final form) took us roughly 2 hours, 1/2 hour of which involved
direct human intervention (mostly in the word processor). The
rest of the time was spend downloading the file from the mainframe
computer and running a short translation program. With the advent
of mass storage devices for the microcomputer (e.g. Iomega's
Bernoulli Box), we anticipate in the immediate future the common
availability of texts and resources on the IBM PC, hitherto
accessible only through expensive dedicated mini computer systems.

We have not found a commercial program which runs on the
monochrome monitor that is wholly incompatible with the Duke
Language Toolkit. Programming languages (such as Pascal, Basic,

Copyright 1986, Duke University
Duke Language Toolkit (2.20) - 23

and C), communications programs (such as Kermit), data bases and
spreadsheets (e.g. a Coptic version of Lotus!) all have been made
to work with the Toolkit. The rest is up to your imagination and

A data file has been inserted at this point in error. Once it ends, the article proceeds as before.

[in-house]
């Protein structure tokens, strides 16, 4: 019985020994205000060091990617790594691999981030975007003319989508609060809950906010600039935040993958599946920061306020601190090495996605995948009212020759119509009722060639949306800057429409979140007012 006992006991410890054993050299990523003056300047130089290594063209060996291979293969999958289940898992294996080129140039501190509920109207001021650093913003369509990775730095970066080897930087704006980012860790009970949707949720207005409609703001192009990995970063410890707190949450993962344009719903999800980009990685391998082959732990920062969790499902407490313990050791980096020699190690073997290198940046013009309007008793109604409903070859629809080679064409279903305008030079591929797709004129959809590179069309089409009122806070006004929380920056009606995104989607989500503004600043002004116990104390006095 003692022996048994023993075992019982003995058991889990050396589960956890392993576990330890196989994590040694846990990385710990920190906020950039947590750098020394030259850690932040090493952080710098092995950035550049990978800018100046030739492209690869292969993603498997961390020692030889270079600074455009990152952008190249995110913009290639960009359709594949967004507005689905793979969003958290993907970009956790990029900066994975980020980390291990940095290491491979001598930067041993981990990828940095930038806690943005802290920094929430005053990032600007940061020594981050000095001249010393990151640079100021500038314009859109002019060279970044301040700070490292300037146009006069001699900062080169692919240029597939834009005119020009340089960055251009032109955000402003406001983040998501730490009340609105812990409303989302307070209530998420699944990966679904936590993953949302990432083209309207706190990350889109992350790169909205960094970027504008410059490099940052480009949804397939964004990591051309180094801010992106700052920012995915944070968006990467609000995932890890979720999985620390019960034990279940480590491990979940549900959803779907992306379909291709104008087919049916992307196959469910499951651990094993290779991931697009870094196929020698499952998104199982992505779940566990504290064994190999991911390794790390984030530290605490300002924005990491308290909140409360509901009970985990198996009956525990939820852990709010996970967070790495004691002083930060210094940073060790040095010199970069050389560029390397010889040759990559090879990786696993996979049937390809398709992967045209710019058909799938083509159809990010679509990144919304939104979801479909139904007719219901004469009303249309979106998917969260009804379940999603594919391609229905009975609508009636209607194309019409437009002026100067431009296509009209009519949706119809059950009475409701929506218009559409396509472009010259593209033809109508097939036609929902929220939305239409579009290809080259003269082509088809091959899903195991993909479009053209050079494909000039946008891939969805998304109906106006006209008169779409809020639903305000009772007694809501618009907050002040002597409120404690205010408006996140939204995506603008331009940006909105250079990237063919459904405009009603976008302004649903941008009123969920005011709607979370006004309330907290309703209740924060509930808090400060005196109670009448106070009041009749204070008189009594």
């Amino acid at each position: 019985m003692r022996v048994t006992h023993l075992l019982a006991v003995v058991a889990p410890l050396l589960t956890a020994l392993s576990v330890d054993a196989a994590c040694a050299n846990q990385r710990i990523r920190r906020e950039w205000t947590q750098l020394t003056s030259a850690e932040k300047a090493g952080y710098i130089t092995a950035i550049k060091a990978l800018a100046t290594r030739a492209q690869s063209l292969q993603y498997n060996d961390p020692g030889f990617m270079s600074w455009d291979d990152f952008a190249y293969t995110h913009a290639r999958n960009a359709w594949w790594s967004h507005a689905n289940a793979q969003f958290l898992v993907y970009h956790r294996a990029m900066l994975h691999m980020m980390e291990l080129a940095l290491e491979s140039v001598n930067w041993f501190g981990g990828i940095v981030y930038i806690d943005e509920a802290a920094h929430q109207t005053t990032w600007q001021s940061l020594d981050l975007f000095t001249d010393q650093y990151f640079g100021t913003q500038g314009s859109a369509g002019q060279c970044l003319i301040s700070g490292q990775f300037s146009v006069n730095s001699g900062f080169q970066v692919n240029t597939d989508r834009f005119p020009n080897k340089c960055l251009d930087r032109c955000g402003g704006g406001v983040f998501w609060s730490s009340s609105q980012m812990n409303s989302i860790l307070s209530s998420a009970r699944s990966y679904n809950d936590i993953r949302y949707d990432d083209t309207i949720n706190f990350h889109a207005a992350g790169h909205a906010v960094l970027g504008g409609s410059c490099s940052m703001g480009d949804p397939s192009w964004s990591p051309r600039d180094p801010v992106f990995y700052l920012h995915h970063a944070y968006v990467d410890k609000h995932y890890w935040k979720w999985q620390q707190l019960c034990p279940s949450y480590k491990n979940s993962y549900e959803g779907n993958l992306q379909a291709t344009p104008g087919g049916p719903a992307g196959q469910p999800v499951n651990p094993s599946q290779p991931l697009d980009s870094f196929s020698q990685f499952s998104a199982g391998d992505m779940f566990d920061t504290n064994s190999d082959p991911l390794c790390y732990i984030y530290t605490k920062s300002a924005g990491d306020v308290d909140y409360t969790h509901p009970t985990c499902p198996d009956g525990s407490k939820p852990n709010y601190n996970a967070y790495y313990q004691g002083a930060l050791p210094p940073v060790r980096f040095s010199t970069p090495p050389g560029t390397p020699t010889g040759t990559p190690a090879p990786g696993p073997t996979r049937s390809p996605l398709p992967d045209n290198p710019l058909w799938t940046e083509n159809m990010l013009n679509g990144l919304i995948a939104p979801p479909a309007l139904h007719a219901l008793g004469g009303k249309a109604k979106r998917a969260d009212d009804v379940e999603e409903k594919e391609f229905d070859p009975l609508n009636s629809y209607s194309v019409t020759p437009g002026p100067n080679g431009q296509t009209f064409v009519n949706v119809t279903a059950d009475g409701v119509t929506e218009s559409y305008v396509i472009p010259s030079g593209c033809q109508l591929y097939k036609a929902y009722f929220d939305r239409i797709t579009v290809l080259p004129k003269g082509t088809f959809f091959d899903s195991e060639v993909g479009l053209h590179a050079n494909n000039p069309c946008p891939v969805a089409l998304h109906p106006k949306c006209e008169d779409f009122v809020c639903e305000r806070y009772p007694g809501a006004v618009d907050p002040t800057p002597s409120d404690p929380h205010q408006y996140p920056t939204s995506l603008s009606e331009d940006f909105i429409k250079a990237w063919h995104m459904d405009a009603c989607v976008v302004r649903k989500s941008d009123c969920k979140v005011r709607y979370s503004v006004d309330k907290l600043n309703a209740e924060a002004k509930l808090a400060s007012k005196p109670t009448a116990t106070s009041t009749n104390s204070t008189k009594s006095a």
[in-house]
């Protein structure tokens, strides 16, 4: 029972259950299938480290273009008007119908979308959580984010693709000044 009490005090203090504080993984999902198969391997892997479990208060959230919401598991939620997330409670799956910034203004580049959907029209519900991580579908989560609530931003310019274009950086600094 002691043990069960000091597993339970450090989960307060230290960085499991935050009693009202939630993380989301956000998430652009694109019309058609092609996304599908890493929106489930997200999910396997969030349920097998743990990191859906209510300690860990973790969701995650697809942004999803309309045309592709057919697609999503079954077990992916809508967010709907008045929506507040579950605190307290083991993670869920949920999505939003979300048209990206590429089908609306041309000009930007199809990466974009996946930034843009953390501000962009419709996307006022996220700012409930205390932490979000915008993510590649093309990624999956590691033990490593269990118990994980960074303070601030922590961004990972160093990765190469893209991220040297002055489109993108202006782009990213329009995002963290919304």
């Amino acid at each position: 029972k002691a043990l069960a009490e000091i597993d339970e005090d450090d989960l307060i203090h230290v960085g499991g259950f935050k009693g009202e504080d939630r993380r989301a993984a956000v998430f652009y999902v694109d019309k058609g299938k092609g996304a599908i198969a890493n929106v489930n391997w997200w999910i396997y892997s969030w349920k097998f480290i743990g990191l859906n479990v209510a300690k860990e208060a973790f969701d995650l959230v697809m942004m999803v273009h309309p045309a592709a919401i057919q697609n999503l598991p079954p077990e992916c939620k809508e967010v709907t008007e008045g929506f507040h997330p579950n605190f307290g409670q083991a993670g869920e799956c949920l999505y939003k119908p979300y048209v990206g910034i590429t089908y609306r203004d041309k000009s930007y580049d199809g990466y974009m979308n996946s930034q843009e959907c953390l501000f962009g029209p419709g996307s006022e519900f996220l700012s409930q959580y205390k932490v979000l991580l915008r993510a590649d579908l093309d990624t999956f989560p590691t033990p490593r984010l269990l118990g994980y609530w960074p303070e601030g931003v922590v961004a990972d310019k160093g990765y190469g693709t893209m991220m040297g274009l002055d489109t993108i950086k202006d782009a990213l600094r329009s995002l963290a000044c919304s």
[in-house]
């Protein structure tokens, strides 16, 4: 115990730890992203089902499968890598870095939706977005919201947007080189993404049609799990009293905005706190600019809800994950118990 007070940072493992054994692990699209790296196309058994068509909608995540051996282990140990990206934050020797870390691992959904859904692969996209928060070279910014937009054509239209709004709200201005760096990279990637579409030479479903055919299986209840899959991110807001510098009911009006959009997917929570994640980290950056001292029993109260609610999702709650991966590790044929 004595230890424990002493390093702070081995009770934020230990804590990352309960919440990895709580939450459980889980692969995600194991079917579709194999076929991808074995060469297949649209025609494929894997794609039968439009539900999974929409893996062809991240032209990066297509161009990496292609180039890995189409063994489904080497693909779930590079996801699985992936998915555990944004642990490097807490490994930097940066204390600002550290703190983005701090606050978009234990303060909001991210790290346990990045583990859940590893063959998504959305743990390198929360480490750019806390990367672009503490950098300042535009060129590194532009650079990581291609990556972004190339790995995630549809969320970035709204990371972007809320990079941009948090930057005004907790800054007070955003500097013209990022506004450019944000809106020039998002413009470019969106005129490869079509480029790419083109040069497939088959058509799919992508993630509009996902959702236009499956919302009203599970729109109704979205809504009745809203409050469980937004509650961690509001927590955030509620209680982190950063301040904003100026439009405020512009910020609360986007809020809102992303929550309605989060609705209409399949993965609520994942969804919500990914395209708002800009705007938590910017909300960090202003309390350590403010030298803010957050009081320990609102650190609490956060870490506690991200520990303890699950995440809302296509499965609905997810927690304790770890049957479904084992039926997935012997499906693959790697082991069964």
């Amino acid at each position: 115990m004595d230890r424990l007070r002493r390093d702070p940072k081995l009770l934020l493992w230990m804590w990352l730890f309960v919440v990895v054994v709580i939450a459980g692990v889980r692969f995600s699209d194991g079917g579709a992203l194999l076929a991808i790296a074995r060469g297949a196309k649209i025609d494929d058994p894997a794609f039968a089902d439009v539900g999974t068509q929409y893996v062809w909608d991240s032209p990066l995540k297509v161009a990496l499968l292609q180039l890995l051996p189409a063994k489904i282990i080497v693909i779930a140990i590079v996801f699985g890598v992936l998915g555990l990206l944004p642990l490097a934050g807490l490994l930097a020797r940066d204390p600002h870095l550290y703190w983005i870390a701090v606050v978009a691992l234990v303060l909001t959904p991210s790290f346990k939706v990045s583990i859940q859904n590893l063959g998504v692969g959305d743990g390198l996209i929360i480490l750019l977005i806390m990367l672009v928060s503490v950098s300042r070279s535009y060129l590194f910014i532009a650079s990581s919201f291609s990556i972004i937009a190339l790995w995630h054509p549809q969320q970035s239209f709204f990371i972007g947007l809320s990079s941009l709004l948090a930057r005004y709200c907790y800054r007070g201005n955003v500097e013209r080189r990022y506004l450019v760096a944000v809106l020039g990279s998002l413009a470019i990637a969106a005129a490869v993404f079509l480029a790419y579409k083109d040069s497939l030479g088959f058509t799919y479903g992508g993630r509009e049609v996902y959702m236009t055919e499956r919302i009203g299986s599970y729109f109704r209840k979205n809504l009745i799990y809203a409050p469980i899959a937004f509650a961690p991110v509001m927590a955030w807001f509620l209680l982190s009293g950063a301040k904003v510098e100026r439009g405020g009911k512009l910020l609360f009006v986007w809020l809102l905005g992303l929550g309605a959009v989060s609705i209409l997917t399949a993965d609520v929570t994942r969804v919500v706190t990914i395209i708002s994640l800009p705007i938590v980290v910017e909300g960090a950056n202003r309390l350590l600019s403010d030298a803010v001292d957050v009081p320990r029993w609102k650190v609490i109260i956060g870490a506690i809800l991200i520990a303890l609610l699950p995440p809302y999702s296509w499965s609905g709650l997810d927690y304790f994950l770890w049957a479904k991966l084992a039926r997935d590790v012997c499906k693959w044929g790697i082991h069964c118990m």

programming ability!


The Duke Language Toolkit has had a significant impact on the
computer assisted study of foreign languages and texts at Duke
University. It is our hope that the Toolkit will prove helpful
for research at many other institutions across the world.

We are very interested in comments, reports of bugs, further
questions, and critical evaluation of the Langauge Toolkit.
Please feel free to contact the Language Toolkit at the following
address.


Jeffrey William Gillette
The Divinity School
Duke University
Durham, NC 27706

bitnet: [email protected]
uucp: ...!duke!phys!lisa

































Copyright 1986, Duke University
L08